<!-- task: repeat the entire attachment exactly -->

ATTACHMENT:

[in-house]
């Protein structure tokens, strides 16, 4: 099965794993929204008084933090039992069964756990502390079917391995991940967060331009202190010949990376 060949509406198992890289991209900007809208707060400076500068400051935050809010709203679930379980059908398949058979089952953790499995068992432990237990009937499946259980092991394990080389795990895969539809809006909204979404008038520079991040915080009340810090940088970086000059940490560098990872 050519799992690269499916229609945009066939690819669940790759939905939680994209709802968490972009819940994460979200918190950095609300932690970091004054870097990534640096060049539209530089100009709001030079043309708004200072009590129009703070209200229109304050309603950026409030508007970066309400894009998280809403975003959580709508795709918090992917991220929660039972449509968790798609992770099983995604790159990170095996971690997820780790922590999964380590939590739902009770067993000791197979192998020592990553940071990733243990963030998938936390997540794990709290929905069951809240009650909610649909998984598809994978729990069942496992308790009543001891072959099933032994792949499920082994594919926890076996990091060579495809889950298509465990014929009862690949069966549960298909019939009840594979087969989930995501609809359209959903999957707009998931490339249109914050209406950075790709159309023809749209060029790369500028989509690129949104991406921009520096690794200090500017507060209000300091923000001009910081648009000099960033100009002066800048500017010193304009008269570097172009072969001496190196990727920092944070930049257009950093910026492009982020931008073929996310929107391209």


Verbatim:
[in-house]
């Protein structure tokens, strides 16, 4: 099965794993929204008084933090039992069964756990502390079917391995991940967060331009202190010949990376 060949509406198992890289991209900007809208707060400076500068400051935050809010709203679930379980059908398949058979089952953790499995068992432990237990009937499946259980092991394990080389795990895969539809809006909204979404008038520079991040915080009340810090940088970086000059940490560098990872 050519799992690269499916229609945009066939690819669940790759939905939680994209709802968490972009819940994460979200918190950095609300932690970091004054870097990534640096060049539209530089100009709001030079043309708004200072009590129009703070209200229109304050309603950026409030508007970066309400894009998280809403975003959580709508795709918090992917991220929660039972449509968790798609992770099983995604790159990170095996971690997820780790922590999964380590939590739902009770067993000791197979192998020592990553940071990733243990963030998938936390997540794990709290929905069951809240009650909610649909998984598809994978729990069942496992308790009543001891072959099933032994792949499920082994594919926890076996990091060579495809889950298509465990014929009862690949069966549960298909019939009840594979087969989930995501609809359209959903999957707009998931490339249109914050209406950075790709159309023809749209060029790369500028989509690129949104991406921009520096690794200090500017507060209000300091923000001009910081648009000099960033100009002066800048500017010193304009008269570097172009072969001496190196990727920092944070930049257009950093910026492009982020931008073929996310929107391209």